Rhys volunteered with Restless Development ICS in Nepal. Since he got home, Rhys been spreading the word about his placement as well as building on the skills and experiences he developed in Nepal through his Action at Home activities and other opportunities.
"As part of my Action at Home I focused mainly on increasing the profile of ICS in my local area. Merthyr Tydfil, my hometown, is not a well-off area. Many young people in Merthyr live on a very low income or are unemployed. What work there is in the local area is predominantly part-time, low-skilled service sector work, and so many young people fail to develop and maintain employable skills that will stand them in good stead.
"The South Wales Valleys region, with Merthyr at its heart, is among the poorest areas in the European Union. Given the state of things in Merthyr and throughout the South Wales Valleys, I wanted to increase the profile of the ICS programme in order to get more young people from Wales involved in the programme.
"With this goal in mind, I bombarded every Sixth Form college and secondary school within a 25-mile radius of my home, explaining who I was, what I’d done, and asking to speak to their sixth form students about the ICS programme. Local youth groups, such as the Air Cadets, also got the same treatment. So in I went, armed with my little Prezi presentation and a video of our time in Nepal made by my good friend Rebecca Butcher.
"A number of young people I spoke to afterwards told me that they would be applying for the ICS programme, which genuinely thrilled me. I received phone calls from teachers asking for more information, more resources and requests to return to the school to speak again.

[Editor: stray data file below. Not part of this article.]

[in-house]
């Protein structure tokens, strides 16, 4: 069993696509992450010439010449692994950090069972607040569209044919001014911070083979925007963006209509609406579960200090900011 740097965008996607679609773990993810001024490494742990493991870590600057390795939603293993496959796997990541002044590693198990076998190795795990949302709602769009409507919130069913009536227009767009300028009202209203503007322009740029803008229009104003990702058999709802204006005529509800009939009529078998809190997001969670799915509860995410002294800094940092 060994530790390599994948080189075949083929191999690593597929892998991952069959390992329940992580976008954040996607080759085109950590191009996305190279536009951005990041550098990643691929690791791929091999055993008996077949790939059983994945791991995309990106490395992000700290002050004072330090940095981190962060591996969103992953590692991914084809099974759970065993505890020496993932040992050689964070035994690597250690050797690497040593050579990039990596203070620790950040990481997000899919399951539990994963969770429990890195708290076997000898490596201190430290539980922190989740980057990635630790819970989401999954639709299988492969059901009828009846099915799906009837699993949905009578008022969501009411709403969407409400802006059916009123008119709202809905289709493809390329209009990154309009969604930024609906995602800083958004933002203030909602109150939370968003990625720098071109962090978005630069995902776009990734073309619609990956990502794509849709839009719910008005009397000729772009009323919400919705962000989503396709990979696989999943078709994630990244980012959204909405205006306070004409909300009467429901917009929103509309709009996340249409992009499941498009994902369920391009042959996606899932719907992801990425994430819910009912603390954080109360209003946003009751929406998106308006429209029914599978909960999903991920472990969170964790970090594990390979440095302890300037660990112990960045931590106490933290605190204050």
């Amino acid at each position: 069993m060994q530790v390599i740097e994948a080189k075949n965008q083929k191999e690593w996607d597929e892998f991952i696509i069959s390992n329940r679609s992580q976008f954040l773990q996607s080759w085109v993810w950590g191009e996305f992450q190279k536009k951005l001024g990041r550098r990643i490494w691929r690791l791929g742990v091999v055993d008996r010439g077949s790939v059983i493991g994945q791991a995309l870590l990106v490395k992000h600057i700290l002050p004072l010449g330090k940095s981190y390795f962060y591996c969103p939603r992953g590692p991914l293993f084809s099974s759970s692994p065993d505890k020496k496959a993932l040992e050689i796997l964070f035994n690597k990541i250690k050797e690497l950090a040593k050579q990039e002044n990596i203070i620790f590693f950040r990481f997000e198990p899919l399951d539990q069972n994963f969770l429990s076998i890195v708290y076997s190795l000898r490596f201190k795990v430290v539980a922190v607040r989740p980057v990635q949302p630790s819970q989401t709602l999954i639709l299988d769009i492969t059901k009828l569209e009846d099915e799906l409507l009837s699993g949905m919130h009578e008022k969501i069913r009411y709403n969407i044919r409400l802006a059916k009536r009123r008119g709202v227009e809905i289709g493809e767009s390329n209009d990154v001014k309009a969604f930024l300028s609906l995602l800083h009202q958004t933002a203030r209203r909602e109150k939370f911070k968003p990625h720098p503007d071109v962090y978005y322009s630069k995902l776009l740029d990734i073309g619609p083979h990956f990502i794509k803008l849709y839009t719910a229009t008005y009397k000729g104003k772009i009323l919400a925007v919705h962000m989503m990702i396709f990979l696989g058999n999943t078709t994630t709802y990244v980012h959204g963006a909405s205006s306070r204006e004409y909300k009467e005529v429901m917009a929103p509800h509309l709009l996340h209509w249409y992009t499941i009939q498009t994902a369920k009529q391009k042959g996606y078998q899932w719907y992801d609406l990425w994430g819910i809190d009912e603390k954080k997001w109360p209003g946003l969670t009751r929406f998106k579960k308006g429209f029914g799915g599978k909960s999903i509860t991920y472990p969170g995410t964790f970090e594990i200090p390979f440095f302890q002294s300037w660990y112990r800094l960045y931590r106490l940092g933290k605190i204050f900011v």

"I also helped out at some official ICS events, at a careers fair at the University of South Wales and at a Restless Development selection day. We managed to get over 100 people at the careers fair to sign up to receive more information from ICS, a lot of whom seemed really keen on the idea of volunteering abroad.
"I haven’t yet reached nearly as many people as I want to. I’ll definitely be continuing my Action at Home long into the future, and diversifying what I do as part of my Action at Home as well. I’m especially keen on doing work supporting those with HIV/AIDS, and raising awareness of sexual health issues and gender discrimination. These are areas that really resonated with me, as a result of my time in Nepal and other factors (Merthyr Tydfil has among the highest rates for teenage pregnancy in Wales and England). I’ll be looking more carefully into how to help with these issues.
"It would be easier to list the things I didn’t learn or improve upon during my ICS experience. In terms of experience and new skills, ICS is the single most valuable thing I’ve done. If I had to highlight just one skill that I’ve learned as a result of my ICS experience, it would be the ability to conceive, plan and organise a big event, budgeting for it and hastily adapting when things inevitably go wrong.
"I’m currently in a new job, which I attribute entirely to my time with ICS. My employment record prior to July 2013 wasn’t great, and I struggled to secure any interviews. One month after returning from Nepal I was begging interviewers to change my offered slots, as they conflicted with other interviews. So now I work for a charity in London, which is grand.
"ICS had its highs, and did it have its lows, but I’d do it again in a heartbeat, warts and all. Best thing I’ve ever done."